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What Color is Nature?

When you think of Nature what color comes to mind?

Some may say green, others say blue, a few may say “it’s the whole rainbow of colors!”.

Correct, yes, and absolutely!

Nature is all the above.

Color is important in Nature for many reasons. In this three-part series, we will look at color in leaves, flowers, and animals.

But first let’s talk about…

What Is Color?

Color is a vibration of energy, a wavelength on the energy spectrum which includes infrared, ultraviolet, x-rays, and it's similar to sound and heat energy. In addition to basic biological functions like protection, attraction, and warning, color has an impact on human moods, stress, and energy levels.

White light, from the sun includes all color vibrations; white is all colors. Black is the absence of color, the absence of light. When light hits an object, some of the color vibrations/energy is absorbed by the object, except for the color you see. That color is reflected from the object to your eyes, and you say, “that apple is red”, or green, or yellow, depending on its ripeness, age, or type. When you see something that is white, it is reflecting all the color vibrations.

[[ Not to confuse matters too much, but there is a difference when you see a “black” object, such as the black spots on a dog, or a black button, or black in newsprint or a painting. The object is colored to look like it is black. Look closely at those “black” hairs on the dog. You’ll see what I mean. When you see the color "black" (like in a button or in print or a painting) or you mix colors and get "black", it really isn’t a true black "black". Most often the color you see is a very dark blue, purple* or brown* (*which are also mixes of colors). On the Freebie page there is a simple experiment you can do to find out “What Colors’ Your ‘Black’?”. ]]

What Color is Nature?: Part One - Autumn Leaves

Autumn is a second spring when every leaf is a flower.” ~ Albert Camus

Autumn is certainly a colorful time of year when the trees are “turning color”. Did you ever wonder why the color of leaves change?

Leaves have many different kinds of chemicals in them. You’ve probably heard of chlorophyll. It’s the green pigment in the chloroplasts and organelles within the cells of leaves, but also in the stem and bark, as well.

Chlorophyll is the pigment which absorbs sunlight energy which is then used by the chloroplasts to carry out the process of photosynthesis. Through photosynthesis,

plants take in carbon dioxide, water, and nutrients and use the sunlight energy to synthesize/make carbohydrates (sugars). Carbohydrates are used by the plant to make plant body parts, like more chloroplasts and chlorophyll. During the process, water and oxygen are excreted as waste products. (Take a deep breath and say, "thank you, chlorophyll!")

The interesting thing is, while chlorophyll looks green to us, it’s actually very poor at absorbing green light. The green color you see is reflected by the chlorophyll, and that is what makes leaves look green.

In Autumn as the photoperiod decreases (days get shorter), there are less and less hours of sunlight, therefore less and less sunlight energy available for photosynthesis – the manufacture of plant parts slows down. That, coupled with the overall moisture during the previous spring and summer (and to a lesser degree the temperatures), has an effect on the cells in the leaves. To avoid desiccation, the flow of nutrients and water is slowed, and the chloroplasts ( think green) start to die, and there are no more being made. This is when leaves start to “change color” and the other chemical pigments present in plants can be seen. These xanthophyll, carotenoid, and anthocyanin pigments are always in the leaves, but are masked by all of the chlorophyll.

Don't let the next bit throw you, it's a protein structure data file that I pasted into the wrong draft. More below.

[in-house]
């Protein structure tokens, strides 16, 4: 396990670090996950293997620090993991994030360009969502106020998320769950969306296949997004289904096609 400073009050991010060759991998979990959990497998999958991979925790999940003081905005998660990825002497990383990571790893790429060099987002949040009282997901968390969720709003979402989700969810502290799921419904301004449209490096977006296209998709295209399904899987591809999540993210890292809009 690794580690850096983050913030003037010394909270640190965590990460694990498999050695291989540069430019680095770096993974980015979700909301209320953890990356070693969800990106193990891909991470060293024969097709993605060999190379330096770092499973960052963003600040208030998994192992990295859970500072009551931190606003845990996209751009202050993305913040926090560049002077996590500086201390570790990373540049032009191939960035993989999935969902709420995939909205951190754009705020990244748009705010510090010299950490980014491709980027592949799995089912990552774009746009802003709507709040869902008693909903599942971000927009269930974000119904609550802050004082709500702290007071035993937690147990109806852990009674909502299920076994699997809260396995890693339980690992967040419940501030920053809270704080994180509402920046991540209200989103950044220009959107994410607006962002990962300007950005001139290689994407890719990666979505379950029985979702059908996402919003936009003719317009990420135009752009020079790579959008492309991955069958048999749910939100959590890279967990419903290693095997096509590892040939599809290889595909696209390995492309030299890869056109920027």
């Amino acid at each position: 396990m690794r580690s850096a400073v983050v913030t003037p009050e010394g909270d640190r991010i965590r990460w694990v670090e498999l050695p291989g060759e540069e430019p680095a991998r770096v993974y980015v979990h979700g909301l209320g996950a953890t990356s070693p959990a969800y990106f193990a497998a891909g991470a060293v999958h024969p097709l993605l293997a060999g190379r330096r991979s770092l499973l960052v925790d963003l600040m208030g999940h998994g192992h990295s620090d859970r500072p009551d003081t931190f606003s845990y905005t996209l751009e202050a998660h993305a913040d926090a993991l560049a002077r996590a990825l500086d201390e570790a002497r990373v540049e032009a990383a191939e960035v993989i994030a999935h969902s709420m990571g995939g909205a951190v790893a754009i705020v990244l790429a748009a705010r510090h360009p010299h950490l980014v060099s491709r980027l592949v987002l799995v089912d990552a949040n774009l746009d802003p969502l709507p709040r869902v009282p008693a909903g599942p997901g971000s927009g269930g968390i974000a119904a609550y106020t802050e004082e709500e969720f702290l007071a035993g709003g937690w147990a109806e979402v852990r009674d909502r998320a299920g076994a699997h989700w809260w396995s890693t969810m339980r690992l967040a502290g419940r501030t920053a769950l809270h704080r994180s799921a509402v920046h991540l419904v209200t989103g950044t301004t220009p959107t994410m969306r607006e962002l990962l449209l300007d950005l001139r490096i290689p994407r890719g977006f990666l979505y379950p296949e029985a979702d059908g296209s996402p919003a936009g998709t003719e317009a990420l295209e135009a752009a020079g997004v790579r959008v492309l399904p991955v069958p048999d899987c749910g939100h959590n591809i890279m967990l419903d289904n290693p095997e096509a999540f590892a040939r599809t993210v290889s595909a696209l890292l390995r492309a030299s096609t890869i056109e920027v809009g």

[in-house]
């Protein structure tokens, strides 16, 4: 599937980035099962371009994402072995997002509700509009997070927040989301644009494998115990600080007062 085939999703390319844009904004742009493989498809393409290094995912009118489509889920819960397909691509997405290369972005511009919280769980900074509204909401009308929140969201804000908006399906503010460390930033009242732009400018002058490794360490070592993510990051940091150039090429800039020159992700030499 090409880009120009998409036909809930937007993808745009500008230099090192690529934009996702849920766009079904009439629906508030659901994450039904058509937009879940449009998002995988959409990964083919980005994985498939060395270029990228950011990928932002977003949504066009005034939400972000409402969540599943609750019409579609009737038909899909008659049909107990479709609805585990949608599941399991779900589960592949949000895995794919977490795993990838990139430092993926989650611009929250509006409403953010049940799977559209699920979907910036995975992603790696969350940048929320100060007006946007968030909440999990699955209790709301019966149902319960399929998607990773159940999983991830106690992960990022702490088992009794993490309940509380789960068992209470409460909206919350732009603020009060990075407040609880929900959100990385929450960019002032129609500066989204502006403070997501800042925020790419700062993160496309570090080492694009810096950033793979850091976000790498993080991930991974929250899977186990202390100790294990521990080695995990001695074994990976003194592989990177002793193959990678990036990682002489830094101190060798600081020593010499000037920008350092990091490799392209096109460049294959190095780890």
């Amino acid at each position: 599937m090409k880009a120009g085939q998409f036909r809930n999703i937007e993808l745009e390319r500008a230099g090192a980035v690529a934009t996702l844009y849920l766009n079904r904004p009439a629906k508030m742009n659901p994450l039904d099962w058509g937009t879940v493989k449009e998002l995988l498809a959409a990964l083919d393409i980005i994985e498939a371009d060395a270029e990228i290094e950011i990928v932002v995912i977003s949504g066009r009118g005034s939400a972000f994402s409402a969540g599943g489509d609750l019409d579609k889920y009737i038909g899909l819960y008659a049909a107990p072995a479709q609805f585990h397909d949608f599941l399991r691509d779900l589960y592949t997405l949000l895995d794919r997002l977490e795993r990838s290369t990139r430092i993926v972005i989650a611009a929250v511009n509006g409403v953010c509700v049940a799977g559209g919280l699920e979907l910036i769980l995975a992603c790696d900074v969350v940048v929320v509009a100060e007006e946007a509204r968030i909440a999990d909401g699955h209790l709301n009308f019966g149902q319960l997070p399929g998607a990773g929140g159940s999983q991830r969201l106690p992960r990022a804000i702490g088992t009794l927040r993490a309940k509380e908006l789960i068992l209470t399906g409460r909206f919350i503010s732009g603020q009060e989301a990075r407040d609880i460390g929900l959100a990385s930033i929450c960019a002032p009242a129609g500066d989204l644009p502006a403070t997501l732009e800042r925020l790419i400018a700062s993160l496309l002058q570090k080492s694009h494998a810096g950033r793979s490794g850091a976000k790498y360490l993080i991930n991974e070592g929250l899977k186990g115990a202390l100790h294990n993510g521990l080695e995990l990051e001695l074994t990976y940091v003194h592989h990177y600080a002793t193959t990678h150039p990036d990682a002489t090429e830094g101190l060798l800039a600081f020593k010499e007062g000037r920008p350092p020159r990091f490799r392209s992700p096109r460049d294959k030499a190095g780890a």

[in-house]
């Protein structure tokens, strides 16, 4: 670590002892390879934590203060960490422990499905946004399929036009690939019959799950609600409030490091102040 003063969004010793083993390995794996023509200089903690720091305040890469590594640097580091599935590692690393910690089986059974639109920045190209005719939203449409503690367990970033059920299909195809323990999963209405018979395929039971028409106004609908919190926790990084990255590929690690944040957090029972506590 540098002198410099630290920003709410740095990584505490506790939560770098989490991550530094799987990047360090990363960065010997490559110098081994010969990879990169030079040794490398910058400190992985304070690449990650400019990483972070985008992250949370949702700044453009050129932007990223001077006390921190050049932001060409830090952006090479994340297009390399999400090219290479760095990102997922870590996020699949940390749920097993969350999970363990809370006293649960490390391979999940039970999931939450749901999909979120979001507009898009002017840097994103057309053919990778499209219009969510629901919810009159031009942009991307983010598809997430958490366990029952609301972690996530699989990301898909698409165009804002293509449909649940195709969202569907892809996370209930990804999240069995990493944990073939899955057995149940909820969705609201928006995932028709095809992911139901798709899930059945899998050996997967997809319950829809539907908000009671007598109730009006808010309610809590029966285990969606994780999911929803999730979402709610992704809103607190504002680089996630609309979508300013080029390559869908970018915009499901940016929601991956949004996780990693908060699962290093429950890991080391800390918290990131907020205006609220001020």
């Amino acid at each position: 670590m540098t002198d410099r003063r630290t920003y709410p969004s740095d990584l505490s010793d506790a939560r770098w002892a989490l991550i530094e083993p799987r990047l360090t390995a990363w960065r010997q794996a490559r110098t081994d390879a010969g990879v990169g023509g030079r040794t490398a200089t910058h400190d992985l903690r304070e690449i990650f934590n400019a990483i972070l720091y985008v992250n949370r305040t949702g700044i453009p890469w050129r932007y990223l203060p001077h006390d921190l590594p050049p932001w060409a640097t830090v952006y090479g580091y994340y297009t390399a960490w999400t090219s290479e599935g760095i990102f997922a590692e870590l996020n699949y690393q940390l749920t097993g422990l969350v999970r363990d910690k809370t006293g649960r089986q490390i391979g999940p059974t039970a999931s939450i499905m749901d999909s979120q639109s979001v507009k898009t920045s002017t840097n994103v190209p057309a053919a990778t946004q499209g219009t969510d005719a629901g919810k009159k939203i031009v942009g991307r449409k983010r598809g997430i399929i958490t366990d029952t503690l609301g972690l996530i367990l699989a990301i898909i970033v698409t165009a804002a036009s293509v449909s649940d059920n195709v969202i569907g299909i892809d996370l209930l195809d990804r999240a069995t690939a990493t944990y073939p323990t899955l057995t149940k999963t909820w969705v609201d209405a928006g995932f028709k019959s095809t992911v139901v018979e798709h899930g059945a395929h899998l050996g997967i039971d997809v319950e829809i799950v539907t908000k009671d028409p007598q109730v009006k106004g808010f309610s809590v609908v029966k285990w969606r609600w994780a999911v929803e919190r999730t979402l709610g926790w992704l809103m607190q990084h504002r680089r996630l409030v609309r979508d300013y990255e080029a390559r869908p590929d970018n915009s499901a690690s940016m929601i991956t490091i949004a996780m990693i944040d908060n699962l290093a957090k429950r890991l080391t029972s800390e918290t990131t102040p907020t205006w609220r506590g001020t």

Xanthophylls and carotenoids (yes, think of the color of carrots) are pigments that reflect yellow and orange light.

As the veins that connect leaves to trees start to shut down to avoid desiccation, the sugars still trapped in the leaf react with proteins and form anthocyanins, pigments which turn some leaves red to bluish-purple.

No matter what, Autumn is certainly a colorful time of year! Take out your paints and play! On our Freebie page you will find "Play with Your Colors" and try these prompts below.

  • Mix your paints and try to match the colors you see in Nature. How do these colors make you feel?

  • Every couple weeks do the same thing: mix up some paint matches to what you notice in nature. How do the colors change as the seasons roll on?

  • Take some time to think about colors in other seasons. Divide a page into quarters and paint the colors of the season. As the seasons change, compare what you were thinking the seasons were colored and what you actually observe. Were you close?

  • Look at some landscape photos. Can you tell what season it was when the photos were taken? Count how many different colors you see in each photo.

  • Have you ever noticed the names of the colors on paint chips? Next time you are at the hardware store, pick up a couple of paint chips. Notice what the names are and use them to find color matches out in nature.

  • Give your own paint mixes a name. What would "sunset sherbet" look like? or "rainy day", "moody blue", or "70 degrees"?

Get out & Enjoy the Colors of Nature!

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